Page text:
7 thoughts on “The Erotic Heritage Museum of Las Vegas: A Misadventure in Mainstream Pornography

  1. I think the celebrity that you were talking about was George Michael, as I recall. It did seem very strange that he was put in the hall of shame. I think he was already out, but it did seem strange that he would earn a neg from these guys as he isn’t involved in pushing legal or social restrictions on sexual content. There doesn’t seem to be a reason these guys would want to call him out.

    It’s funny too, I was just looking at my own comments on the deflowering devices last night and trying to make that point more clearly. You nailed it perfectly with your own comments. I really do think the average customer is going to think it’s just another sex toy, but it isn’t. And that’s one respect in which this museum does a genuine disservice to its chosen subject.

    It’s a damned shame!

    • Yes it was; it was George Michael! That was kind of wacko, pinning him up like he did something illegal. I’m glad my thoughts on the deflowering tools were helpful, they were among my biggest disappointments in the museum. They, and the other historical artifacts in the museum, implied deep, complex meanings in human sexuality among societies (unlike how the museum states in the website “About Us” section, “The Museum is dedicated to the preservation of great erotic heritage that is typically undervalued, yet is of tremendous importance.”). The very fact that artifacts such as the beautiful and carefully constructed “deflowering” tools exist implies that human sexuality is not only extremely important and valued, but real time and effort are spent in societies to establish meaning and roles within sexuality. This just further underlines how the museum focuses “human” sexuality under the limited, narrow scope of mainstream, western pornography. Sexuality is of immense importance even in western society; this is the very reason that there is such controversy to sex work and sexual identities. :)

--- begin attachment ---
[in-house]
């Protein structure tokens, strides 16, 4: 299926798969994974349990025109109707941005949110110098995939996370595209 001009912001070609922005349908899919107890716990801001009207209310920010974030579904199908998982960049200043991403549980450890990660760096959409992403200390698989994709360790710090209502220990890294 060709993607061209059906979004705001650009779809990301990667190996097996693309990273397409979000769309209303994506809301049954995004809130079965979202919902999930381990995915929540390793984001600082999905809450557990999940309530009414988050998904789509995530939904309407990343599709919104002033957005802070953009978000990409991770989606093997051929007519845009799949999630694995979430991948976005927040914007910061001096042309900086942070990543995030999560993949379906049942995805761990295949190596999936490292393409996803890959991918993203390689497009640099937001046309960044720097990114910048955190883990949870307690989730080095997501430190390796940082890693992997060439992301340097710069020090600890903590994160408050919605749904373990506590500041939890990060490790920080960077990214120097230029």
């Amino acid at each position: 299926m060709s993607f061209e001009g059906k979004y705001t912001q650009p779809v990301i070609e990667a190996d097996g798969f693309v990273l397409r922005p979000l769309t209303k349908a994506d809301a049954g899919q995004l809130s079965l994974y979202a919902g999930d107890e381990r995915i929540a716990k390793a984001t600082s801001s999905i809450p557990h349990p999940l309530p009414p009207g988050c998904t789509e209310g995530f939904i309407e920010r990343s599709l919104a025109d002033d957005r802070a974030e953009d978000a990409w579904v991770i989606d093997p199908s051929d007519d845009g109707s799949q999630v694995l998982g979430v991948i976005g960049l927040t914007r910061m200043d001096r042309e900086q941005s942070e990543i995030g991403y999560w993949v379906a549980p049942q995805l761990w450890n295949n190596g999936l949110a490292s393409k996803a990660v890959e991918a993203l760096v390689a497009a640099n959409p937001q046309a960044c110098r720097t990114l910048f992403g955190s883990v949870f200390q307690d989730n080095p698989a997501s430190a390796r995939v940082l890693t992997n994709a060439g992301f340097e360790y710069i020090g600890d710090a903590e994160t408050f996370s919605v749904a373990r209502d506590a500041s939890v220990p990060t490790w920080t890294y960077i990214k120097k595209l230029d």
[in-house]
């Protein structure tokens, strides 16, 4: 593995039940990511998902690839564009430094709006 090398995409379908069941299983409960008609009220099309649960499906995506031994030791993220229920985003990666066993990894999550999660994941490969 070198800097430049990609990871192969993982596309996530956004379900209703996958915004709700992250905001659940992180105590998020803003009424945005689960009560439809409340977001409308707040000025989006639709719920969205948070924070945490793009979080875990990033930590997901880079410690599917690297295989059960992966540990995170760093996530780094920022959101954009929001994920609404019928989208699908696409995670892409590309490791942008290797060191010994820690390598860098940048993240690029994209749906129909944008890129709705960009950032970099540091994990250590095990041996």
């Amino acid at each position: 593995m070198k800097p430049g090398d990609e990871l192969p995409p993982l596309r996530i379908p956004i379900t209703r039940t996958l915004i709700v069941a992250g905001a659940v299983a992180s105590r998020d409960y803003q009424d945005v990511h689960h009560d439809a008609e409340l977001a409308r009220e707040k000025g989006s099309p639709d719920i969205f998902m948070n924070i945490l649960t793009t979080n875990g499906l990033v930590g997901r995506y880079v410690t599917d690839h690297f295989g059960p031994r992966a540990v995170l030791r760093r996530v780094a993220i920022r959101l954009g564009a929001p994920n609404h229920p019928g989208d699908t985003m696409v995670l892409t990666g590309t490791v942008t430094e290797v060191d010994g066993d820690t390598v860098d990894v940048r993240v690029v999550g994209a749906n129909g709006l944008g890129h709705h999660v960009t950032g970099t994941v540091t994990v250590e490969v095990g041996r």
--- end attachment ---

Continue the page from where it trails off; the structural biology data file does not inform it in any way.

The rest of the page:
2. Well that’s disappointing. Almost sounds like just another way to cheapen and demean sex (at least the larger, more realistic vision of sex) rather than an educational tool at all.

    • The saddest part is that I believe that the staff and people currently involved have great intentions, I just think it may be impossible to realize because in order to “subscribe” to the museum’s image, you must first be uncritical towards mainstream pornography. I am very critical of the mainstream sex industry. In the same way that more women need to be present in high positions of government and big business, pornography as an industry is incredibly masculinized and lacking in differing viewpoints and perspectives -especially female and sexual/gender spectrum viewpoints. Its embarrassing that many younger people grow up with ridiculous notions about sex, thanks to the way mainstream pornography frames it. Big surprise; women cannot and do not have an orgasm while simply giving oral sex to a man. Since this seems to be a main preoccupation with the museum -to legitimize and uphold mainstream pornography- I think its mission is ultimately fleeting.

  3. I had thought of visiting the museum the next time in Las Vegas … not after reading your intelligent, reflective and succinct review. (I always learn something reading your posts.)

    • :) Thank you as always Karen! I do encourage others to visit the museum though, if you find the admission prices reasonable enough, just to form your own opinion. Honestly, in the sociology department at UNLV, most researchers and grad students who study sex and gender just love the place, and go there often for events they offer (like nude yoga, no joke.). So really, my opinion actually isn’t widely shared, and if there are more opinions like mine, they don’t seem make it out of their own head. Anyway, I’d love to hear what you think about the place if you ever consider going. :D